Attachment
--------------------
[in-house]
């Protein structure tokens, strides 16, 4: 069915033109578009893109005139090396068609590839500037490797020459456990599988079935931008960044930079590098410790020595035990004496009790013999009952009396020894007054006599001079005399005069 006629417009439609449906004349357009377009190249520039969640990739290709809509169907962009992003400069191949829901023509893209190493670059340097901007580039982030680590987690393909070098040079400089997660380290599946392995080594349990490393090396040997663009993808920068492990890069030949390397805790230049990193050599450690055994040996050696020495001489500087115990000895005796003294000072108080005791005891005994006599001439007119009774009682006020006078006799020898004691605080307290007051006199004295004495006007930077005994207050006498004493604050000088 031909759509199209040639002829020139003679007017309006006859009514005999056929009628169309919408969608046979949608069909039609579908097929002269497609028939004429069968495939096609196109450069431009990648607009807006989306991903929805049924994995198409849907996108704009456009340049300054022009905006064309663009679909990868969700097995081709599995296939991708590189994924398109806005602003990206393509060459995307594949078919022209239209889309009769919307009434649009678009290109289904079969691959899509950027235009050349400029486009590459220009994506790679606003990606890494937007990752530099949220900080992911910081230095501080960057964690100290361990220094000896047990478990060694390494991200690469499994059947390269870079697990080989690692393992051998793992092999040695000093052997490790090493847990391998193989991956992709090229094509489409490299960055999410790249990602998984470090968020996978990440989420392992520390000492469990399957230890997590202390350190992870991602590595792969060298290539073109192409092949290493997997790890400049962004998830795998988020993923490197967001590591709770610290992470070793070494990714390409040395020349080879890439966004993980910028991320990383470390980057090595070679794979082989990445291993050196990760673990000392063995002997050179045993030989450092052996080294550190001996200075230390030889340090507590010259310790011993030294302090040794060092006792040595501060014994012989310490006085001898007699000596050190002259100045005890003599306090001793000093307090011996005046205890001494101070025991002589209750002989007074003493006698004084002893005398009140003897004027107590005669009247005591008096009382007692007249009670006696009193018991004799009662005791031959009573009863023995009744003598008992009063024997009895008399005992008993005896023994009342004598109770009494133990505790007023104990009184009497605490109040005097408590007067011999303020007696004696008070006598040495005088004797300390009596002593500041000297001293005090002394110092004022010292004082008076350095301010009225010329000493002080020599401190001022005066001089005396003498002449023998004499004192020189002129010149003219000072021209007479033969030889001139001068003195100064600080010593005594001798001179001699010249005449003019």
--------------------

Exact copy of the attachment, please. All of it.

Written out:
[in-house]
């Protein structure tokens, strides 16, 4: 069915033109578009893109005139090396068609590839500037490797020459456990599988079935931008960044930079590098410790020595035990004496009790013999009952009396020894007054006599001079005399005069 006629417009439609449906004349357009377009190249520039969640990739290709809509169907962009992003400069191949829901023509893209190493670059340097901007580039982030680590987690393909070098040079400089997660380290599946392995080594349990490393090396040997663009993808920068492990890069030949390397805790230049990193050599450690055994040996050696020495001489500087115990000895005796003294000072108080005791005891005994006599001439007119009774009682006020006078006799020898004691605080307290007051006199004295004495006007930077005994207050006498004493604050000088 031909759509199209040639002829020139003679007017309006006859009514005999056929009628169309919408969608046979949608069909039609579908097929002269497609028939004429069968495939096609196109450069431009990648607009807006989306991903929805049924994995198409849907996108704009456009340049300054022009905006064309663009679909990868969700097995081709599995296939991708590189994924398109806005602003990206393509060459995307594949078919022209239209889309009769919307009434649009678009290109289904079969691959899509950027235009050349400029486009590459220009994506790679606003990606890494937007990752530099949220900080992911910081230095501080960057964690100290361990220094000896047990478990060694390494991200690469499994059947390269870079697990080989690692393992051998793992092999040695000093052997490790090493847990391998193989991956992709090229094509489409490299960055999410790249990602998984470090968020996978990440989420392992520390000492469990399957230890997590202390350190992870991602590595792969060298290539073109192409092949290493997997790890400049962004998830795998988020993923490197967001590591709770610290992470070793070494990714390409040395020349080879890439966004993980910028991320990383470390980057090595070679794979082989990445291993050196990760673990000392063995002997050179045993030989450092052996080294550190001996200075230390030889340090507590010259310790011993030294302090040794060092006792040595501060014994012989310490006085001898007699000596050190002259100045005890003599306090001793000093307090011996005046205890001494101070025991002589209750002989007074003493006698004084002893005398009140003897004027107590005669009247005591008096009382007692007249009670006696009193018991004799009662005791031959009573009863023995009744003598008992009063024997009895008399005992008993005896023994009342004598109770009494133990505790007023104990009184009497605490109040005097408590007067011999303020007696004696008070006598040495005088004797300390009596002593500041000297001293005090002394110092004022010292004082008076350095301010009225010329000493002080020599401190001022005066001089005396003498002449023998004499004192020189002129010149003219000072021209007479033969030889001139001068003195100064600080010593005594001798001179001699010249005449003019």